PortCities London
You are here:  PortCities London home > People and places > Port communities
Text Only About this Site Feedback
Explore this site
About maritime London
Early port
Tudor and Stuart port
18th-century port
19th-century port
20th-century port
People and places
Port communities
Crime and punishment
Leisure, health and housing
Thames art, literature and architecture
The working Thames
London's docks and shipping
Trades, industries and institutions
Port of science and discovery
Historical events
Ceremony and catastrophe
London in war and conflict
Fun and games
Things to do
Timeline games
Matching games
Send an e-card

Passengers and the port

The people carriers
Emigration and post-war immigration
Travelling in style
Facilities for travellers
The last days
Send this story to a friendSend this story to a friend
Printer-friendly versionPrinter-friendly version
View this story in picturesView this story in pictures

Travelling in style

The class system on board

As in every other sphere of life, the experience of travelling by sea depended on wealth and status. Like the railways, ships soon offered very different packages to suit each pocket: 

  • 'First Class' - luxury
  • 'Second Class' - not luxurious, but decent
  • 'Third Class' - the most basic

Often, these classes could be found on the same ship, although they did not mix. One of the benefits of travelling first class was being able to avoid the 'rabble'.

SS Titanic leaving Southampton.
View full size imageThe Titanic leaving Southampton. © NMM
The class differences affected every feature of life on the ships, particularly the quality of accommodation and food. Status on board could even influence a passenger's access to lifeboats, as the tragic example of the Titanic demonstrated. The lower quality accommodation was always on the lower decks, so escaping from a sinking ship was far more difficult.

The Avila Star (1927) in the Royal Victoria Dock.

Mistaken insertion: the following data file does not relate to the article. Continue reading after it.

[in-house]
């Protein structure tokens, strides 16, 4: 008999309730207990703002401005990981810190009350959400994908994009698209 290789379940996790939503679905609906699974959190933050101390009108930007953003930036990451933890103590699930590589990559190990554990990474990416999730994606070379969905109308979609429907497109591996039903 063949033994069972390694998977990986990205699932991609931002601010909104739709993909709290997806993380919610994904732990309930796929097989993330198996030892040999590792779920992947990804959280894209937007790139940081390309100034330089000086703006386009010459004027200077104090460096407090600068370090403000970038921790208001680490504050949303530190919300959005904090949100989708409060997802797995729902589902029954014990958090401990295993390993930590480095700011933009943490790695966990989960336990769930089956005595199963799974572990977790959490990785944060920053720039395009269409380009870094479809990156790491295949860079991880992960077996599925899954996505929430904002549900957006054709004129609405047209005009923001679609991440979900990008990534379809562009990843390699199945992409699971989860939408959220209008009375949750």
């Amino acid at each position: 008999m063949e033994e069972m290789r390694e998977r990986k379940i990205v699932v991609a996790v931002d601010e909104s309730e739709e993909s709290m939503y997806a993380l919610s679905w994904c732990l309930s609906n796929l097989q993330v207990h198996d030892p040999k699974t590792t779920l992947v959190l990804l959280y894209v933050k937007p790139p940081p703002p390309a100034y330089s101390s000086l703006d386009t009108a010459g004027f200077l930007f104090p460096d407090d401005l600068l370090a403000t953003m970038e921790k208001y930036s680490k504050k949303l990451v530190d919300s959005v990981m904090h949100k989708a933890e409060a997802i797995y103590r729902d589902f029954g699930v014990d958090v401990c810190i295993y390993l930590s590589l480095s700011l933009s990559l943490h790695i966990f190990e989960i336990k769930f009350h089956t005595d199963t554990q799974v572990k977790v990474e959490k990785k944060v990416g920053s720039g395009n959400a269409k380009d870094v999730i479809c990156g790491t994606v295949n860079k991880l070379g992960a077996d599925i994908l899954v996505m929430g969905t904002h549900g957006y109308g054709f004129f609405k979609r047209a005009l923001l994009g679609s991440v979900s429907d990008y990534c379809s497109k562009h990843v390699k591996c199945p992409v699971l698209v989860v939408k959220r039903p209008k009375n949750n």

View full size imageThe Avila Star (1927) in the Royal Victoria Dock. © NMM
Some ships catered specifically for the wealthier passenger. The Avila Star was one of the Blue Star Line's so-called 'luxury five' liners. Alongside cargo, she carried first class passengers between London and Argentina.   


The 'first-class' experience

Family saloon on board the Great Eastern.
View full size imageA family saloon on the Great Eastern. © NMM
The standards for luxury were set by Brunel's visionary but unsuccessful Great Eastern. Designed to carry passengers in all three classes, her first-class facilities were equal to those of the best luxury hotels.

The grand saloon.
View full size imageThe grand saloon of the Great Eastern. © NMM
The first-class experience involved not only opulent accommodation but also a carefully segregated world of luxury, away from the eyes of other passengers. This meant exclusive dining and entertainment areas.


Plate from a service used on the Great Eastern.
View full size imagePlate from a service used on the Great Eastern. © NMM

Even the tableware was opulent by the standards of the time.






The less fortunate

Below deck on the emigrant ship St Vincent.
View full size imageBelow deck on the emigrant ship St Vincent. © NMM
For those unable to afford the better classes of accommodation - the majority of travellers, and almost all emigrants - life on board was less wonderful.


Into the 20th century

Union-Castle Line plate.
View full size imageUnion-Castle Line plate. © NMM

As the general standard of living rose, the quality of service offered by shipping companies improved hugely.

While first-class travel was still luxurious and the differences were maintained, travel in the lower classes was no longer the ordeal it once had been. Even ordinary passengers could look forward to a basic but reasonably comfortable journey.




Find out more
StoriesThe welfare of seamen
Making life secure and comfortable for visiting seamen in the port
Hot spotMove the red square to explore The Parting Cheer, by Henry Nelson O'Neil
The Parting Cheer is one of the key emigration paintings of the mid-nineteenth century. Between 1815 and 1914 nearly 23 million people emigrated from the British Isles – one of the world’s largest migrations. The Parting Cheer examines the reactions of those left on shore.
Related Resources
Related Images2 Images
National Maritime Museum/Royal Observatory GreenwichNew Opportunities Fund 
Legal & CopyrightPartner sites:BristolHartlepoolLiverpoolSouthamptonAbout this SiteFeedbackText Only